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A stepped-wedge trial (or SWT) is a type of randomised controlled trial (or RCT), a scientific experiment which is structured to reduce bias when testing new medical treatments, social interventions, or other testable hypotheses. In a traditional RCT, a part of the participants in the experiment are simultaneously and randomly assigned to a group that receives the treatment (the "treatment group") and another part to a group that does not (the "control group"). In an SWT, typically a logistical constraint prevents the simultaneous treatment of some participants, and instead, all or most participants receive the treatment in waves or "steps".
For instance, suppose a researcher wanted to measure whether teaching college students how to make several meals increased their propensity to cook at home instead of eating out. In a traditional RCT, a sample of students would be selected and some would be trained on how to cook these meals, whereas the some others would not. Both groups would be monitored to see how frequently they ate out. In the end, the number of times the treatment group ate out would be compared to the number of times the control group ate out, most likely with a t-test or some variant. If, however, the researcher could only train a limited number of students each week, then the researcher could employ an SWT, randomly assigning students to which week they would be trained.
The term "stepped wedge" was coined by the Gambia Hepatitis Intervention Study due to the stepped-wedge shape that is apparent from a schematic illustration of the design. The crossover is in one direction, typically from control to intervention, with the intervention not removed once implemented. The stepped-wedge design can be used for individually randomized trials, i.e., trials where each individual is treated sequentially, but is more commonly used as a cluster randomized trial (CRT).
The stepped-wedge design involves the collection of observations during a baseline period in which no clusters are exposed to the intervention. Following this, at regular intervals, or steps, a cluster (or group of clusters) is randomized to receive the intervention and all participants are once again measured. This process continues until all clusters have received the intervention. Finally, one more measurement is made after all clusters have received the intervention.
Hargreaves and colleagues offer a series of five questions that researchers should answer to decide whether SWT is indeed the optimal design, and how to proceed in every step of the study. Specifically, researchers should be able to identify:
- The reasons SWT is the preferred design
- If the measuring a treatment effect is the primary goal of research, SWT may not be the optimal design. SWTs are appropriate when the research focus is on the effectiveness of the treatment rather than on its mere existence. Overall, if the study is pragmatic (i.e. seeks primarily to implement a certain policy) logistical and other practical concerns are considered to be the best reasons to turn to a stepped wedge design. On the contrary, if the study is explanatory (i.e. seeks to study the cause of an effect), the benefits are significant but so are the challenges. Repeated interventions and the corollary training workload of interviewers over time, minimizing attrition, and ensuring compliance and ignorability can increase costs, and undermine unbiasedness and efficiency. Moreover, dealing with ethical issues related to postponing the intervention for some clusters is also crucial.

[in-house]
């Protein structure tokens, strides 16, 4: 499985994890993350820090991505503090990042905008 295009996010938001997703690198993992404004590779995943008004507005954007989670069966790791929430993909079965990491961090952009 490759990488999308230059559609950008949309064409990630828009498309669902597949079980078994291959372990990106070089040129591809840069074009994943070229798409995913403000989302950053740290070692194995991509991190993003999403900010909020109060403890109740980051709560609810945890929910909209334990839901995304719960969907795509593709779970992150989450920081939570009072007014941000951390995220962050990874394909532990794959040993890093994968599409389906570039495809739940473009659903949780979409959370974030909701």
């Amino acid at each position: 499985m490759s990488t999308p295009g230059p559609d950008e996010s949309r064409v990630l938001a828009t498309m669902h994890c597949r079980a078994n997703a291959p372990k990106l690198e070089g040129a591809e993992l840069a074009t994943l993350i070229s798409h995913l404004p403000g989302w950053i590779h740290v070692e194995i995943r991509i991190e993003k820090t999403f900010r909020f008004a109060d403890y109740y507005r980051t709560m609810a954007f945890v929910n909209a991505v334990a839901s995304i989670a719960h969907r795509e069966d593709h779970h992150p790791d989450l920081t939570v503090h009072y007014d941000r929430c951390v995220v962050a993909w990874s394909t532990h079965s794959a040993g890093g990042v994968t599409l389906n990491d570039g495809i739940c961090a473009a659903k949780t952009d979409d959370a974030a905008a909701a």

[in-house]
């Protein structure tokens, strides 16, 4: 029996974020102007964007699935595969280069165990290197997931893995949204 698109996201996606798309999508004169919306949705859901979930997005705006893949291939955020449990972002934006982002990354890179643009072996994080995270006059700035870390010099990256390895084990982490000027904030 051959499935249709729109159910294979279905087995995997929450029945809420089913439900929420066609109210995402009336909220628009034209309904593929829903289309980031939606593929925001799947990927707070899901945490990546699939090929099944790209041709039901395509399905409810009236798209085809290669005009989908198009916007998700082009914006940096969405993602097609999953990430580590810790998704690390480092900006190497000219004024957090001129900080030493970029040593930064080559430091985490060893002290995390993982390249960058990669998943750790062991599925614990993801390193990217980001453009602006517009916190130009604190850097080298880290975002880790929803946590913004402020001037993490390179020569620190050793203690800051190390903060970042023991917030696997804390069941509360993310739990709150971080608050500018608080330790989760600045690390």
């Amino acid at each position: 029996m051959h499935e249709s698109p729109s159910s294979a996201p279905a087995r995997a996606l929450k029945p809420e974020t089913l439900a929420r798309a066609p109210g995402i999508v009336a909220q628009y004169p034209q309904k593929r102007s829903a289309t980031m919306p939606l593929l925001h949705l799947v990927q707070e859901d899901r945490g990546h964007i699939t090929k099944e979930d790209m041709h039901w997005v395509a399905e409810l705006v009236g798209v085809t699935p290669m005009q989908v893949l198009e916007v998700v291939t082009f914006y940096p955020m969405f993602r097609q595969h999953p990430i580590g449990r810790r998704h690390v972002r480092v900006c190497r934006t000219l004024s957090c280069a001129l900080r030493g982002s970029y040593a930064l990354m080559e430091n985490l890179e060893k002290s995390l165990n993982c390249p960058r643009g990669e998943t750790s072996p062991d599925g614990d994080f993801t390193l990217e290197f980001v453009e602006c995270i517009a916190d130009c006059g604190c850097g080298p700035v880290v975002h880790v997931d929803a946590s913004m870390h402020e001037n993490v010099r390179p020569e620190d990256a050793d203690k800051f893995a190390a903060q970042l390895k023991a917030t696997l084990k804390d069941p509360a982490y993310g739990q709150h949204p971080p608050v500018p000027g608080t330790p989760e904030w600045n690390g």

- Which SWT design is more suitable
- SWTs can feature three main designs employing a closed cohort, an open cohort, and a continuous recruitment with short exposure. Typically, in the first design all subjects participate from the beginning of the experiment and until its completion, and the outcomes are measured repeatedly at fixed time points which may or may not be related to each step. In the open cohort design, outcomes are measured similarly to the former design, but new subjects can enter the study, and some participants from an early stage can leave before the completion. Only a part of the subjects are exposed from the start, and more are gradually exposed in subsequent steps. Thus, the time of exposure varies for each subject. In continuous recruitment with short exposure , very few or no subjects participate in the beginning of the experiment but more become eligible, and are exposed to short intervention gradually. In this design, each subject is assigned to either the treatment or the control condition. Since participants are assigned to either the treatment or the control group, the risk of carry-over effects, which may be a challenge for closed and open cohort designs, is minimal.
- Which analysis strategy is appropriate
- Linear Mixed Models (LMM), Generalized Linear Mixed Models (GLMM), and Generalized Estimating Equations (GEE) are the principal estimators that are recommended for analyzing the results. While LMM offers higher power than GLMM and GEE, it can be inefficient if the size of clusters vary, and the response is not continuous and normally distributed. If any of those assumptions is violated, GLMM and GEE are preferred.
- How big the sample should be
- Power analysis and sample size calculation are available. Generally, SWTs require smaller sample size to detect effects since they leverage both between and within-cluster comparisons.
- Best practices for reporting the design and results of the trial